Everyone leaves a mark in this world, everyone, without exception. They may be remembered by one or my many, for good or for bad, but they are remembered. At least, that is what I like to believe, in time we will be eventually forgotten, but just for a moment, we leave a mark upon the lives of others, these are the moments that matter.
Aunt Yvette always referred to me as Comrade Hinds, no doubt referring to someone else she remembered working in this building. Many may have called her a beggar, but she always asked very nicely if we could “support local”. And there were many a time when after giving her what we had, she would return at a later time with gifts for us; a comb, perfume, hand-sanitizer, a myriad of things. While I may not be able to cherish any of her gifts, I cherish the memories.
She sat on the pavements or on our door-stoop, when she walked it was in an almost completely doubled-over posture, apparently a combination of age and health issues, although I had heard rumour of an accident that left her so. She is reputed to have been a school teacher in her younger days, she certainly had an artistic flair, evidenced in her drawing, she sewed her own clothes and even did some crochet. She was an avid reader, many times collecting old magazines from us, and she loved to do Word-Find puzzles. She also carried on lengthy and complicated conversations with person (or persons) whom only she could see, always an entertaining event.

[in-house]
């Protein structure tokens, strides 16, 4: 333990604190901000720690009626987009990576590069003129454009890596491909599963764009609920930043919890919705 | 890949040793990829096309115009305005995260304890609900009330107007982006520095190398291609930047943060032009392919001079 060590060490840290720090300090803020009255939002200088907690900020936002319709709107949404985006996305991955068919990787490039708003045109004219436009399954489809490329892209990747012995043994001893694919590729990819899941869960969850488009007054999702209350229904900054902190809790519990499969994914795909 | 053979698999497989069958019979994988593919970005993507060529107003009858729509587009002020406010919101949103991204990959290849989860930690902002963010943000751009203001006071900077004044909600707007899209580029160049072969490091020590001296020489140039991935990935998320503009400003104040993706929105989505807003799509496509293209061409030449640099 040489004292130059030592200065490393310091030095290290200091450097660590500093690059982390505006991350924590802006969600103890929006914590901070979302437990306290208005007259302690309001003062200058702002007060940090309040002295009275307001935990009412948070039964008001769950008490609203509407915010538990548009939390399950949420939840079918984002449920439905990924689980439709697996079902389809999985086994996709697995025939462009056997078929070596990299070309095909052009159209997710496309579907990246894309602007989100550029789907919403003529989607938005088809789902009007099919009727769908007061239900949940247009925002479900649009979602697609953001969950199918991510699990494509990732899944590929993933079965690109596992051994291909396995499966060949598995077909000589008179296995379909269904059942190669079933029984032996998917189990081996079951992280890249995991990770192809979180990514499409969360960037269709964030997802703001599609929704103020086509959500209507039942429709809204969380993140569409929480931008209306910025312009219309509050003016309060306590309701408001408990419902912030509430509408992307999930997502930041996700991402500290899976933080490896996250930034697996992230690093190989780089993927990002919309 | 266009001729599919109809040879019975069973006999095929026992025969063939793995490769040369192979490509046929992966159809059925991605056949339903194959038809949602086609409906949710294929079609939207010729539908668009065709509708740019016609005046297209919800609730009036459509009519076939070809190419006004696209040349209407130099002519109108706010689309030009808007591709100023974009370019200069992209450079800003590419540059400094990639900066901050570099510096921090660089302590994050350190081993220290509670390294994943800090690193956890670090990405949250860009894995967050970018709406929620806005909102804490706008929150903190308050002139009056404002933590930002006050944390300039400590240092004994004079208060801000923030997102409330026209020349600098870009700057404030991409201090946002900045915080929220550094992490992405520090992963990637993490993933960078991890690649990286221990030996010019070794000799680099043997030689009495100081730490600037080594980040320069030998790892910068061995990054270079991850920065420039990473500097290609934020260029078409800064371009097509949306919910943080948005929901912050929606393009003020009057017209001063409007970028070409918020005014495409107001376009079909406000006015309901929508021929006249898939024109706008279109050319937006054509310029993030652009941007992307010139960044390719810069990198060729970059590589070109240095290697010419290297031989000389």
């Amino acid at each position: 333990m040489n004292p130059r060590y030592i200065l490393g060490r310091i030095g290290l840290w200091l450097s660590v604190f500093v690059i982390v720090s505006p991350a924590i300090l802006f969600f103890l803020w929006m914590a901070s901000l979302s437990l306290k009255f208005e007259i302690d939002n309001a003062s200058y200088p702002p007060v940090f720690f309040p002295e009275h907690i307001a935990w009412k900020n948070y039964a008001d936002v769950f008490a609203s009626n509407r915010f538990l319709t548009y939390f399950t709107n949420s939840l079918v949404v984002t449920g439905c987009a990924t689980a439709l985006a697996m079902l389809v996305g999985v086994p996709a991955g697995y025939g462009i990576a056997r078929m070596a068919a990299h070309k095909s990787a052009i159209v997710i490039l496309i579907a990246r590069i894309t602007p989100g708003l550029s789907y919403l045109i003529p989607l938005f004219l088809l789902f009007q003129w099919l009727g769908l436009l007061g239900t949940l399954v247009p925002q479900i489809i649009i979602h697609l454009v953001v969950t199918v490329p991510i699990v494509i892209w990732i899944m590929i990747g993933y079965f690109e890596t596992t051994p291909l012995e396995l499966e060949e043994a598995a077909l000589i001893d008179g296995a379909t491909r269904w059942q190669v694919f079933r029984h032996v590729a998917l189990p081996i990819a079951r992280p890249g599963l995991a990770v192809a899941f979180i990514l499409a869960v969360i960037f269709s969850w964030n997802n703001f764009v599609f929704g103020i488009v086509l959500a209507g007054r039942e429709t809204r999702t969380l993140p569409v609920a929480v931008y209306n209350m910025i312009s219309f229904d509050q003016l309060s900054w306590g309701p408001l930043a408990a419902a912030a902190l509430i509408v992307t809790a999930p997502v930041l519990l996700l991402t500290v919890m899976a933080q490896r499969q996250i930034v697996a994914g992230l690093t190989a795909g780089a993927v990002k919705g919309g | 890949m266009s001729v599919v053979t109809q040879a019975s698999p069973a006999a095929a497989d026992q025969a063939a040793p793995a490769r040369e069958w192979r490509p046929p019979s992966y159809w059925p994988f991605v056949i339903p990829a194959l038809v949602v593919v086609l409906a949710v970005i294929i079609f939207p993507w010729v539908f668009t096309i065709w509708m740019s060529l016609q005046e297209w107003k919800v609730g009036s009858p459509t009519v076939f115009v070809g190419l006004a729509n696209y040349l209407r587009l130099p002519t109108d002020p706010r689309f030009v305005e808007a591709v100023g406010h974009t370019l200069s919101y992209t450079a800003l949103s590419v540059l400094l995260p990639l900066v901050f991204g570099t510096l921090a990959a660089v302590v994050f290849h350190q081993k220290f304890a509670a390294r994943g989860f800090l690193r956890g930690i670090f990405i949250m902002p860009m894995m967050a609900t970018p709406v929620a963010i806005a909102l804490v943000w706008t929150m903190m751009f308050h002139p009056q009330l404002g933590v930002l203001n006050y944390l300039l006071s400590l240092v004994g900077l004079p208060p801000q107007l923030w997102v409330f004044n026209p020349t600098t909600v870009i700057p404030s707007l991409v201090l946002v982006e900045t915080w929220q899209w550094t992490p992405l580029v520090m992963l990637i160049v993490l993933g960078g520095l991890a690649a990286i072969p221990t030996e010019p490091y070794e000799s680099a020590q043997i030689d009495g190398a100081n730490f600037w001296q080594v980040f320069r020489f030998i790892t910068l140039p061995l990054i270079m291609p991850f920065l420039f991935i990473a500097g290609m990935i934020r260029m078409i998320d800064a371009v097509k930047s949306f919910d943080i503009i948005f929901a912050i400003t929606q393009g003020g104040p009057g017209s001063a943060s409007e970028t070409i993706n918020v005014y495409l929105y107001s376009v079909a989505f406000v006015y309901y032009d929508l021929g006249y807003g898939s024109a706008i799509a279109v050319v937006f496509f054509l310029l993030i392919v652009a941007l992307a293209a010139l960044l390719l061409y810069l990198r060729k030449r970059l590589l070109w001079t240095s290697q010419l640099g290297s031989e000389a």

This was the only photograph I remember taking of her, I am sorry I never took more.
She was apparently in the compound of the Sol Service Station on Regent Street yesterday when she was struck by a vehicle and died, another victim of reckless driving. Maybe the driver did not see her in her bent over position, but then it could have been a child he hit if that is his excuse. I don’t know how many people’s lives she has touched through the years, but she touched mine and she will be remembered.